By Pat Jenkins
Land owners and developers in Pierce County, like their counterparts statewide, are still waiting for relief from state government in the dispute over a court ruling affecting water rights.
The 2017 session of the Legislature adjourned in July without any new guidance for counties that are required to produce water resource information under the state Supreme Court’s Hirst ruling.
Since the beginning of the year, legislators linked state capital budget decisions to a change in state water laws addressing the Hirst case. The Senate and the House of Representatives passed separate versions of legislation on the issue but couldn’t agree on a single approach. For instance, Senate Republicans refused to consider the capital budget until an agreement was reached on the water rights dispute.
The state’s highest court ruled that counties must determine what water is available before issuing building permits. Some proposals that didn’t make it out of the Legislature would have allowed counties to rely on state Department of Ecology (DOE) rules when approving permit-exempt wells — those producing less than 5,000 gallons a day for domestic use, livestock and lawn care. Arguments centered on whether such wells significantly impact the natural habitat of streams and rivers.
In Pierce County, for projects that require wells, the Department of Planning and Land Services approves building permits or subdivisions after builders provide a hydrogeological study that concludes the proposed well won’t iimpact “senior water rights” or impair stream flows. The requirement took effect Nov. 1, 2016.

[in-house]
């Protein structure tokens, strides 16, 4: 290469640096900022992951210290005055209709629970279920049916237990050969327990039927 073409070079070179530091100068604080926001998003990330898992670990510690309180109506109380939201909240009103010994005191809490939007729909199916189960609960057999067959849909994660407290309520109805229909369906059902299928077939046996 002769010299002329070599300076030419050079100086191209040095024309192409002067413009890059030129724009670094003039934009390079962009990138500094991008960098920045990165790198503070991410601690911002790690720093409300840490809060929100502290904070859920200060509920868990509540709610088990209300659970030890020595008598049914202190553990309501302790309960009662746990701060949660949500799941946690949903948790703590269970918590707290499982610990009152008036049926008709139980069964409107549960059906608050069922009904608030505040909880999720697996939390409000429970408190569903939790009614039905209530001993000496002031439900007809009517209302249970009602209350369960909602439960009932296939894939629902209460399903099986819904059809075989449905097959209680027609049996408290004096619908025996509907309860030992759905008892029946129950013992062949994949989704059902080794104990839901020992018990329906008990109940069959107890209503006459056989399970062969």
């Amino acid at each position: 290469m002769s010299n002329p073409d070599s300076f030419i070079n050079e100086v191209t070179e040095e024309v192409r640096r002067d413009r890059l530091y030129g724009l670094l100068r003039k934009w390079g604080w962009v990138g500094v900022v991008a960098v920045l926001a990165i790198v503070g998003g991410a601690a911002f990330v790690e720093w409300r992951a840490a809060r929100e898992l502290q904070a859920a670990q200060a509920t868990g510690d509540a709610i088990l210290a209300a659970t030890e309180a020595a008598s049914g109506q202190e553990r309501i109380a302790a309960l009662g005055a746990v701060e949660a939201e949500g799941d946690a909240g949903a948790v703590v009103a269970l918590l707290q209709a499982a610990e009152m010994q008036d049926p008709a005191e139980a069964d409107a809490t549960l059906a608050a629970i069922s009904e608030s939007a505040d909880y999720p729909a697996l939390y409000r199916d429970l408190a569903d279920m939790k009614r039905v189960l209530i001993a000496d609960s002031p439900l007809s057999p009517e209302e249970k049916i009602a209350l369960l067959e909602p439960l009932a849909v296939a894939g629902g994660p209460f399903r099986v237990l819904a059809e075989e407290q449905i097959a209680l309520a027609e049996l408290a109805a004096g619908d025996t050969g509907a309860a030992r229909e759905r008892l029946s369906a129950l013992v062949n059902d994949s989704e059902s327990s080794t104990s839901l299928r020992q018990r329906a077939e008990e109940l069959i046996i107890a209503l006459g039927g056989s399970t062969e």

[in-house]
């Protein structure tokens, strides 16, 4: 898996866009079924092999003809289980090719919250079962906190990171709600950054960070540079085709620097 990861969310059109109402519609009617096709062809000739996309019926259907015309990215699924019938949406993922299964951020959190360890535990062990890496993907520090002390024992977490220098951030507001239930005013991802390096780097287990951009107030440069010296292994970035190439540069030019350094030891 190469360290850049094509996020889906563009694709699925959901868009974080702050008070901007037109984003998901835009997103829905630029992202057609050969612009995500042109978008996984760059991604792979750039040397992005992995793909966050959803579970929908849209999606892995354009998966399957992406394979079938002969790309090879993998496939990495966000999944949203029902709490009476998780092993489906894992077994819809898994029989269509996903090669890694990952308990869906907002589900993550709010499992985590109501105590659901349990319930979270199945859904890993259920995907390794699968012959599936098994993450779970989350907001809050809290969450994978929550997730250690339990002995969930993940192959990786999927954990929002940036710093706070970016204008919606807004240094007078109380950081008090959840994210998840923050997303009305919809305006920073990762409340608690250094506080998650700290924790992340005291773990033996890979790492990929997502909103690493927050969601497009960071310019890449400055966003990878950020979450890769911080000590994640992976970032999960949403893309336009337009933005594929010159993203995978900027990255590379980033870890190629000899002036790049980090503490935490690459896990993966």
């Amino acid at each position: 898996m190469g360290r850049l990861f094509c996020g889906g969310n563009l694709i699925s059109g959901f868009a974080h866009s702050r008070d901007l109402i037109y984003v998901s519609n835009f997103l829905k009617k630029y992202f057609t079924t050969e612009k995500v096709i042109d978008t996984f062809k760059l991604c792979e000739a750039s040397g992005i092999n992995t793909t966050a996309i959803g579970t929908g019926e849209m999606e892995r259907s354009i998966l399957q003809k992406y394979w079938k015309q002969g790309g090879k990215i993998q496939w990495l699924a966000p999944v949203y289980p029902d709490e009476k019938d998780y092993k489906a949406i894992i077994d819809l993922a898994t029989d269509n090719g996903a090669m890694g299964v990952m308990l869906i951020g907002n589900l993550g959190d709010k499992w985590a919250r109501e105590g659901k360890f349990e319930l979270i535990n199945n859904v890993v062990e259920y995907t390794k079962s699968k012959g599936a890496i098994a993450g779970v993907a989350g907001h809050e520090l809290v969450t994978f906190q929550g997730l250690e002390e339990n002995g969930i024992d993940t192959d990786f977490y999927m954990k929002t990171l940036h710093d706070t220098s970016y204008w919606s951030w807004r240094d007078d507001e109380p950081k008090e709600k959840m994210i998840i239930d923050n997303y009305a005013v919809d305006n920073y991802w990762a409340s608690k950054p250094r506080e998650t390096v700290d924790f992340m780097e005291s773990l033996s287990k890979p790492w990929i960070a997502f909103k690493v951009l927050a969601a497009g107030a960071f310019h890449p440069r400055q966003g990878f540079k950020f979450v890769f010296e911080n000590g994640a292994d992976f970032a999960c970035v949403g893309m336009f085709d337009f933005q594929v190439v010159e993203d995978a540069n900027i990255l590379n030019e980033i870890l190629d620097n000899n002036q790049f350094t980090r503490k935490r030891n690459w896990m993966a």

A permit-exempt well is one drilled for a single-family home. Before the Hirst ruling, such wells didn’t rquire formal water-rights permitting or hydrogeological studies.
Critics of the Hirst decision claim it has prevented some property owners from building on their land without a legislative fix.
State Sen. Randi Becker, one of the legislators from the Second Legislative District that includes south Pierce County, has called the Hirst decision “crippling for rural areas where residents must depend on wells for their water.”
In the case that originated in Whatcom County, the state’s justices ruled that counties must comply with the Growth Management Act by making independent decisions about whether enough water is available before approving a building permit for a project that needs a new well. Before the Hirst decision, many counties relied on DOE assessments of supplies, so well permits were easier to get.
In addition to the impact on construction of private homes, groups that represent builders, contractors and farmers have said the ruling has stymied development around the state.
But Native American tribes and environmentalists say declining water resources must be considered.
State Rep. Andrew Barkis, another of the Second District, said the water rights issue remains a priority that he and other lawmakers want to resolve.
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